Dr. Daniela Wenzel, left, and Dr. Sarah Rieck, of the University of Bonn, found new endothelial cells attached to artery walls without the help of magnetized nanoparticles holding them in place, and found evidence they were operating properly within a short period of time after implantation. Photo by Katharina Wislsperger/Ukom UKB
BONN, Germany, Jan. 6 (UPI) -- Calcium deposits in arteries, or arteriosclerosis, clog the blood stream and can lead to a heart attack or stroke. While there are ways of clearing the arteries, fixes are often short-term.
Using nanoparticles, scientists in Germany found a way to deliver new endothelial cells to problem areas in arteries and return their function to normal, theoretically fixing the problem permanently.
Surgery to clear blockages or insert stents which reopen arteries are effective ways of returning blood flow to normal, at least for a time. The nanoparticles scientists used for the new method of opening blood vessels are magnetized, allowing for ideal placement of cells that will begin functioning normally -- approaching a relative cure for the condition.
"These areas frequently become blocked with deposits once again," said Dr. Daniela Wenzel, a professor at the the Institute of Physiology at the University of Bonn, in a press release. "In contrast, we are getting to the root of the problem and are restoring the original condition of healthy endothelial cells."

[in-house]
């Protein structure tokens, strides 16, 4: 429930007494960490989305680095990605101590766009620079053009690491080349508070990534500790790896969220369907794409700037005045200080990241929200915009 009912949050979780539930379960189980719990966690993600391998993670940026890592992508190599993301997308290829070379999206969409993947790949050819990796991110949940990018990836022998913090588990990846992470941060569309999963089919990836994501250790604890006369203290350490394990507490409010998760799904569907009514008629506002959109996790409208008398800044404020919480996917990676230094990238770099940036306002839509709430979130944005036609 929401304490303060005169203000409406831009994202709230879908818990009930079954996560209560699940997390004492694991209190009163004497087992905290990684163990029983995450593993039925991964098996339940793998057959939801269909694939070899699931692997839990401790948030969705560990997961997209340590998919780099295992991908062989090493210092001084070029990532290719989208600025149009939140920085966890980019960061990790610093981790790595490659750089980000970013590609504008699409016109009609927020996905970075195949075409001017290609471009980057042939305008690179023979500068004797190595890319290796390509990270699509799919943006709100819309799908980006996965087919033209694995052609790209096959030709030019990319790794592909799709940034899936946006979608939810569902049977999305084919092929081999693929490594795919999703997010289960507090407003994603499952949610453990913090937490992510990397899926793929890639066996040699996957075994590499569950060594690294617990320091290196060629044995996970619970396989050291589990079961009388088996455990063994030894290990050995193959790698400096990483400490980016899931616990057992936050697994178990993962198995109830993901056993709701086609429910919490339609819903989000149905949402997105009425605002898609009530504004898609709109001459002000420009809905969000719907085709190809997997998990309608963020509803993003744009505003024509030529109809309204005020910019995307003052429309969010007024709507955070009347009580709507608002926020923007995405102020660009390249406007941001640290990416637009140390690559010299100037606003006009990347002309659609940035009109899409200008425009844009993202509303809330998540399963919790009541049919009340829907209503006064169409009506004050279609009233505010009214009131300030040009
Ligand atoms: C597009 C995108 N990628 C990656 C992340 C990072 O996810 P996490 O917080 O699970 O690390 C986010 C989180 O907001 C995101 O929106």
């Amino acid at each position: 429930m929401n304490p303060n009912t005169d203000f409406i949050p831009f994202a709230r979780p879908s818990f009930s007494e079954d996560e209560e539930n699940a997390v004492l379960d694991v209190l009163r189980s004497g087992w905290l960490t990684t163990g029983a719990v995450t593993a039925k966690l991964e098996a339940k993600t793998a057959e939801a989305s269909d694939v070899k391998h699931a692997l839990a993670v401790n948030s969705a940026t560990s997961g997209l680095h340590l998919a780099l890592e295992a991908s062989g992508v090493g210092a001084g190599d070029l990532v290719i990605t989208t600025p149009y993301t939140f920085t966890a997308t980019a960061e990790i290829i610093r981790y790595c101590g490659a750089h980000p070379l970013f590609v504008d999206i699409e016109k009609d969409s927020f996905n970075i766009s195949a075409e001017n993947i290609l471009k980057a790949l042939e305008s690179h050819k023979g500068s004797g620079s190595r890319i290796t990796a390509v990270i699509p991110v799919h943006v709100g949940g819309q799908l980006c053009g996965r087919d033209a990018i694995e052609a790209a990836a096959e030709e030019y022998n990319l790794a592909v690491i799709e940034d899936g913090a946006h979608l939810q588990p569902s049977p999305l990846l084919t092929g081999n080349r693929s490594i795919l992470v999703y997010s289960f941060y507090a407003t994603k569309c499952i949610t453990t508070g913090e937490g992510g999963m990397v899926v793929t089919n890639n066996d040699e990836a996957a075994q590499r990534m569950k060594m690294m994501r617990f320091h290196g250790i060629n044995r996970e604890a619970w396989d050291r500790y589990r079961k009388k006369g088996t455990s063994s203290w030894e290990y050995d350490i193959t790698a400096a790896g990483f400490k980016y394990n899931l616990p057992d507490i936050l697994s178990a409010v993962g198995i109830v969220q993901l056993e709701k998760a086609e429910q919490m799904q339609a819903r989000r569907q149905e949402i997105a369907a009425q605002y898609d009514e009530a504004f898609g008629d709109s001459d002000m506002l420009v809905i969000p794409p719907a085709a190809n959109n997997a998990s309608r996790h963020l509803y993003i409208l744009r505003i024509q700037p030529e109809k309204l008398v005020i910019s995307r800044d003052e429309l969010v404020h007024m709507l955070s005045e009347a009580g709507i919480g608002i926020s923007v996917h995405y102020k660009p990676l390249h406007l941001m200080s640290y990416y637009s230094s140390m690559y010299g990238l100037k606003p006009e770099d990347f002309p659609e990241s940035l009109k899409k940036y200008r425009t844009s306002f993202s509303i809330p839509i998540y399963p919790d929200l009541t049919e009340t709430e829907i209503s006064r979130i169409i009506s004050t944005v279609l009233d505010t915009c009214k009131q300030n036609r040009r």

In a study published in the journal Nano, scientists started by transferring the gene for an enzyme stimulating nitric oxide production into cultured endothelial cells, as well as nanoparticles with an iron core, magnetizing the cells.
Using a ring-shaped magnet configuration, the scientists then injected the cells into mouse arteries and guided them to the correct site using the magnet. Within half an hour, the scientists report, the endothelial cells adhered to the artery walls and were not flushed away by blood. The cells regained function quickly -- as nitric oxide was produced by the cells, blood vessels expanded as they should in healthy arteries.
While the treatment appeared to be effective in the mice, more research is required before trying it in humans, Wenzel said.